update_ldap_generic.pl REPLACE 'ou=szk' WITH ou='szkolenia' WHERE '(ou=szk)'

 

Zmiana managera dla całego działu marketingu:

  update_ldap SET 'manager=uid=pkwasigroch,ou=People,o=MyCompany' WHERE '(ou=marketing)'

UWAGA: w kodzie skryptu (dostępny do ściągnięcia poniżej) należy podać parametry połączenia do serwera albo zapewnić własny mechanizm pobierania danych połączenia.

Skrypt: update_ldap.pl

Aktualizacja: Narzędzie zostało przeniesione na własną stronę projektu na Google Code Project Hosting: http://code.google.com/p/ldap-update/

 

Tivoli Storage Manager anomaly notification scripts

Posted
on 2007-01-11

Most of everyday tasks of a Tivoli Storage Manager server administrator can be automated.

Here's a modular system of shell scripts that report various anomalous conditions.

One of the modules also checks whether all the nodes have executed their backup schedules recently enough.

The nodes have to be defined in the module's source.

 tism_report_scripts.tar.bz2

Perl script that returns yesterday's date / Skrypt Perl zwracający wczorajszą datę

Posted
on 2006-09-25

 Here's a simple, yet useful script that returns yesterday's date (with all the calendar calculations done properly) on standard output:

#!/usr/bin/perl
use POSIX qw(strftime);
my $yest=time - 60 * 60 * 24;
my $ndst = (localtime $now)[8] > 0;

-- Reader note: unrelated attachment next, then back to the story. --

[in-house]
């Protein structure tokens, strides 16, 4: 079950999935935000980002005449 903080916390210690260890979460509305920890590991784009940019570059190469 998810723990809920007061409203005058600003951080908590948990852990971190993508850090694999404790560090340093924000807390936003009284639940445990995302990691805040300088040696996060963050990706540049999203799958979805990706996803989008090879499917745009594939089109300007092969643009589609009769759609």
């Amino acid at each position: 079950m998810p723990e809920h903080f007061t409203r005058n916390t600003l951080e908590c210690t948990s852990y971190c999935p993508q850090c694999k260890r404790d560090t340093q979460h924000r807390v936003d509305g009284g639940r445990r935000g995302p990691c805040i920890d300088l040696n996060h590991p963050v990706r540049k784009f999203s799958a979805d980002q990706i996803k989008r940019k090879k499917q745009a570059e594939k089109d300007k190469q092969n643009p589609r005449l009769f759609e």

my $tdst = (localtime $then)[8] > 0;
$yest -= ($tdst - $ndst) * 60 * 60;
print strftime("%F", gmtime($yest))."\n";

 

 I've named it yesterday.pl.

It comes in handy quite often, e.g. when I need to make a directory with yesterday's date in its name:

mkdir $(yesterday.pl)_i_went_mushroom_picking

 

or make a backup of yesterday's configuration file that I'm going to modify today:

cp config_file.conf  config_file_$(yesterday.pl).conf   

Oto prosty, lecz dość przydatny skrypt zwracający na standardowym wyjściu wczorajszą datę zgodnie z wszelkimi regułami kalendarza:

#!/usr/bin/perl
use POSIX qw(strftime);
my $yest=time - 60 * 60 * 24;
my $ndst = (localtime $now)[8] > 0;
my $tdst = (localtime $then)[8] > 0;
$yest -= ($tdst - $ndst) * 60 * 60;
print strftime("%F", gmtime($yest))."\n";

 Nazwałem go yesterday.pl.

Często się przydaje, na przykład aby założyć katalog o nazwie daty wczorajszej:

mkdir $(yesterday.pl)_wczoraj_bylem_na_grzybach

Albo zrobić kopię zapasową wczorajszej wersji pliku, który będę zmieniał dziś:

cp plik_konfiguracyjny.conf  plik_konfiguracyjny_$(yesterday.pl).conf  

 

Duplicate file elimination script / Skrypt do eliminacji powtarzających się (duplikatowych) plików

Posted
on 2006-09-23

One of the most inconvenient problems occuring on a typical workstation is the problem od duplicate files.

From time to time I copy something somewhere temporarily, or download the same thing many times to different locations.

Such duplicate files can have different names and lie in different directories, but they contain the same data and eat up disk space unnecessarily.

Unfortunately, I didn't manage to find a ready-made utility to effectively detect and reduce such files. And the task is very simple algorithmically.

Actually one needs toproceed along the following scheme:

  • traverse a directory tree recursively
  • for each given file, store its name in a hash table that's indexed with file sizes
  • beforehand, check the hash table if we didn't stubmle upon a file with the same size (tylko pliki o tym samym rozmiarze mogą mieć tę samą zawartość)
  • if we had seen a file with the same size, compute checksums of both files (e.g. MD5). If those are identical, we've found a dupe.